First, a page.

Bible Revival: Recommitting Ourselves to One Book, by Kenneth Berding (M.A. ’96, professor of New Testament), Weaver, January 2014. Bible Revival explores why the Bible needs to be the single most important book in the Christian’s life — and how to make it so. Berding digs deep to uncover the motivations and distractions that keep Christians from engaging with the Bible as richly as they can. But he does more than just point out the problems; he lovingly offers solutions in order to learn, value, understand, apply, obey and speak the Bible.
The Story of the Old Testament, by David Talley (professor of biblical and theological studies), Reclaimed Publishing, August 2013. Have you ever thought about the story of the Old Testament? Have you wondered how to connect the dots of psalms and sacrifices, laws and kings, nations and wars? In this book, Talley examines the 11 storyline books of the Old Testament and shows where the other 28 books fit into the story. Unpacking the theology of each storyline book, he reflects on the Old Testament’s power for Christians today.
Celibate Sex: Musings on Being Loved, Single, Twisted, and Holy, by Abbie Smith (M.A. ’09), NavPress, February 2013. With transparency, Abbie Smith examines the raw emotions of always being the bridesmaid but never the bride. She delves into the heartache and confusion of being single when your heart longs for something else. By using a conversational style and her personal story, Abbie helps you acknowledge the feelings and reality of being single in today’s world, where sexuality is misconstrued and widely exploited.
Seeking Justice: Exploring God’s Perspective 10 Minutes at a Time, by Brian Cress (’80), Group Publishing, October 2013. This month-long devotional for teenagers offers daily Scripture readings dealing with God’s heart and passion for justice, along with thought-provoking questions, action steps and prayers. Teens will encounter stories from the life of author Brian Cress, director of student mobilization for International Justice Mission, and from the lives of other teenagers and people who have been rescued by IJM.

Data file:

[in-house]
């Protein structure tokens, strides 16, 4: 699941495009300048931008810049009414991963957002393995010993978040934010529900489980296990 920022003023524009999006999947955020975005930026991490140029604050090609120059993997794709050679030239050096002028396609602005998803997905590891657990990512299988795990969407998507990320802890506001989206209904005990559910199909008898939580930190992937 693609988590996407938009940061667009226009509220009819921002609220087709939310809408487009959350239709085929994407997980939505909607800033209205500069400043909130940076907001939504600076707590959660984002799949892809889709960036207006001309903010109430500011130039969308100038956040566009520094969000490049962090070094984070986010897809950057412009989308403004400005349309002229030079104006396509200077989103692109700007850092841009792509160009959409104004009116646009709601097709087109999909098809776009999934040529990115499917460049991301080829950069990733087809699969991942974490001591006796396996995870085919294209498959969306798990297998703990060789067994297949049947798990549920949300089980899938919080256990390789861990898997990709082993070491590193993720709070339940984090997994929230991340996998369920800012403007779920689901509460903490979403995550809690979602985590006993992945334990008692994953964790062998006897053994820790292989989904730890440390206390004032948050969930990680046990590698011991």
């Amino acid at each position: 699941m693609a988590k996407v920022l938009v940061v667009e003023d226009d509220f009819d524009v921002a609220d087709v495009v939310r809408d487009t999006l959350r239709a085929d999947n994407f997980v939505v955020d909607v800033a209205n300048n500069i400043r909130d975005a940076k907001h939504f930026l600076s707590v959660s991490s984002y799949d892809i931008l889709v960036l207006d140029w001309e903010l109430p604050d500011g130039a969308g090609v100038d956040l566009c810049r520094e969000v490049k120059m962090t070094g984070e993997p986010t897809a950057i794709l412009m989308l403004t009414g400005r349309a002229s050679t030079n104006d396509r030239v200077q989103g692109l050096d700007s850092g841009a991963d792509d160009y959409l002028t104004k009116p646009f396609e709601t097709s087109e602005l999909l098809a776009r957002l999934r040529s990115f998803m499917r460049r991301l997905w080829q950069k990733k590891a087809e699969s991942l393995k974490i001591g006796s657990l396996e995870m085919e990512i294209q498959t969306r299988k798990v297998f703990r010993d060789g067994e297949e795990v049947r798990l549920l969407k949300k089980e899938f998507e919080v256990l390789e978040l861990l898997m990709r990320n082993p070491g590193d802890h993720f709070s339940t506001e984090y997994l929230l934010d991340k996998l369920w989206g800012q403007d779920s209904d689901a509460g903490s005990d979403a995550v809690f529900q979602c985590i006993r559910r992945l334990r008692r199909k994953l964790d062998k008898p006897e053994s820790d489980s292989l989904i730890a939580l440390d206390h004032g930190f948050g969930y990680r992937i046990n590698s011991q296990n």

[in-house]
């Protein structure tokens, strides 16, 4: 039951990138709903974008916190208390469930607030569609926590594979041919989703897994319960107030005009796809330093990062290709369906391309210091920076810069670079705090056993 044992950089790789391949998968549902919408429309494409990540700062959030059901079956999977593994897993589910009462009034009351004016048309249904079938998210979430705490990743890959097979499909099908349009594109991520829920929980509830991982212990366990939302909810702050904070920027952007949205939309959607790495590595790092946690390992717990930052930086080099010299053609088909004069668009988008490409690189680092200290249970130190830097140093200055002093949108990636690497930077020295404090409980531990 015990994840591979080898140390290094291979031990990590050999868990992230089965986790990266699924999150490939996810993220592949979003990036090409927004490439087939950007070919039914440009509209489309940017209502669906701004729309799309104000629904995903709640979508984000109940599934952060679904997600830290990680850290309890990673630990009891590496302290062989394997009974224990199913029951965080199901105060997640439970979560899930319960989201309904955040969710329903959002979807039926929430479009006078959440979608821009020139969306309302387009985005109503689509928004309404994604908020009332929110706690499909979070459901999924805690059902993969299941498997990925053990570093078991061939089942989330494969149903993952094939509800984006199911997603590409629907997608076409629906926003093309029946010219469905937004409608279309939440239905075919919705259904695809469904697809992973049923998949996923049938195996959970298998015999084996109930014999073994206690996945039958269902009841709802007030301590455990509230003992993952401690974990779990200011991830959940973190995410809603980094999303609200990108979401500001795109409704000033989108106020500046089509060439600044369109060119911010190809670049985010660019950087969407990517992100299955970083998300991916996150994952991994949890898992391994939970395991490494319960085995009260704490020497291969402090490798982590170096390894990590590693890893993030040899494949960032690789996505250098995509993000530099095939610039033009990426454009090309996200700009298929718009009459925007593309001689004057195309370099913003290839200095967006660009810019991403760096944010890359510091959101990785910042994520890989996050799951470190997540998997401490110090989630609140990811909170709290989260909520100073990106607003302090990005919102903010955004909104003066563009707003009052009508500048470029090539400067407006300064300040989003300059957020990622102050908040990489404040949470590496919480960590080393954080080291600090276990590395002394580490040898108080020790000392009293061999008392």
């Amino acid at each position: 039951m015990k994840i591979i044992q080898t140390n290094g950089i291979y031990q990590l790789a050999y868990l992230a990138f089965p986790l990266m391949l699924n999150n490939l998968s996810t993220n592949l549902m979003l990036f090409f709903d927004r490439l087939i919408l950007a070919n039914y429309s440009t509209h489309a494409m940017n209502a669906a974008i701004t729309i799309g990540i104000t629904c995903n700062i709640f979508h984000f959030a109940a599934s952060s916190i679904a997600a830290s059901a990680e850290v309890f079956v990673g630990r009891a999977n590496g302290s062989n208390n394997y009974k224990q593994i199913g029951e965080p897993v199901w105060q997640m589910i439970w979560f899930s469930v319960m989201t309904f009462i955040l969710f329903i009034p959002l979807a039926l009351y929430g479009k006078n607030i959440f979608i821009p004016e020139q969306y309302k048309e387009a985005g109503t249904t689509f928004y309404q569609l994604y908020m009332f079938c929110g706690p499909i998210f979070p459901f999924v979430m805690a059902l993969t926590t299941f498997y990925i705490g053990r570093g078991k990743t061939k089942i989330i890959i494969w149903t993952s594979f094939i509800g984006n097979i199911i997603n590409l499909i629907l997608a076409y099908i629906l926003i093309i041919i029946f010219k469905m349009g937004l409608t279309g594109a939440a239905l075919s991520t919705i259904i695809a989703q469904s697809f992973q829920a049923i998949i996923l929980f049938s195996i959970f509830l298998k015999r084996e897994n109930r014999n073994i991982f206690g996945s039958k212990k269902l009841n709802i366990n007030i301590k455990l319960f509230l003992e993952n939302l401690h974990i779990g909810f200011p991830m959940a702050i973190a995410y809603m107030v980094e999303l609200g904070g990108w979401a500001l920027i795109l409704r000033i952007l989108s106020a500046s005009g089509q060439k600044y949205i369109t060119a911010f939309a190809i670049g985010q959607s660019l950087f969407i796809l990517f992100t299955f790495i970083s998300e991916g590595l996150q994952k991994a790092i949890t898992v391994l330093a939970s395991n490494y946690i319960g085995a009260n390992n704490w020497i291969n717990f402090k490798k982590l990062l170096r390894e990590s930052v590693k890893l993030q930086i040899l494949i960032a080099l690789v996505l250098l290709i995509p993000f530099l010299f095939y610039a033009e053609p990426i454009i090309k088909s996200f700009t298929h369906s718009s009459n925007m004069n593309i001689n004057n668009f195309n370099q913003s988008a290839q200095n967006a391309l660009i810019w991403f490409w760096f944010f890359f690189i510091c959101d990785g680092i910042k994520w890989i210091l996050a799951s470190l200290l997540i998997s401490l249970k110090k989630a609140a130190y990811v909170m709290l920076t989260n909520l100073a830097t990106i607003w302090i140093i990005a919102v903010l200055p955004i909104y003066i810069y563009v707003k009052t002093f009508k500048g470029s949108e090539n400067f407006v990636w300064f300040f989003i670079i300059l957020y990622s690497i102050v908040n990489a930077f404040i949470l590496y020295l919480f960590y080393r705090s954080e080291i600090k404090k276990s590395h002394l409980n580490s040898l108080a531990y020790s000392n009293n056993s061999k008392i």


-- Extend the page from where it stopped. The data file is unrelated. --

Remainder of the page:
Urban Apologetics, by Christopher W. Brooks (M.A. ’10), Kregel, March 2014. Much of the New Testament was written in urban settings, in which the Christian communities had to deal head-on with issues such as race, equality, justice, sexuality, money and economics. But much of today’s apologetics come from suburban churches and academic studies. Urban believers — those who live and minister in America’s inner cities — often face issues not often addressed by the larger Christian community. In Urban Apologetics, Brooks seeks to connect the riches of the Christian apologetic tradition with the issues facing cities — such as poverty, violence and broken families.
Gospel Patrons, by John Rinehart (’02, M.Div. ’09), Reclaimed Publishing, January 2014. Behind the success of the hymn “Amazing Grace,” behind the explosive revival of The Great Awakening, behind the first translation of the English Bible, were visionary, risk-taking and generous men and women. They were active partners in great movements of God in the past. Rinehart excavates their stories from history so that we might reclaim the place “gospel patrons” have in furthering God’s kingdom. This book is a series of engaging stories about people whose generosity changed the world and the part we can play in the stories still to be written.
Christology, Ancient and Modern: Explorations in Constructive Dogmatics, co-edited by Fred Sanders (associate professor of theology), with contributions by Jason McMartin (associate professor of theology) and Jordan Wessling (’04, M.A. ’07), Zondervan, October 2013. Christology was the central doctrine articulated by the early church councils, and it remains the subject of vigorous theological investigation today. Christology, Ancient and Modern, brings together proceedings from the first annual Los Angeles Theology Conference, surveying the field and articulating the sources, norms and criteria for constructive theological work in Christology.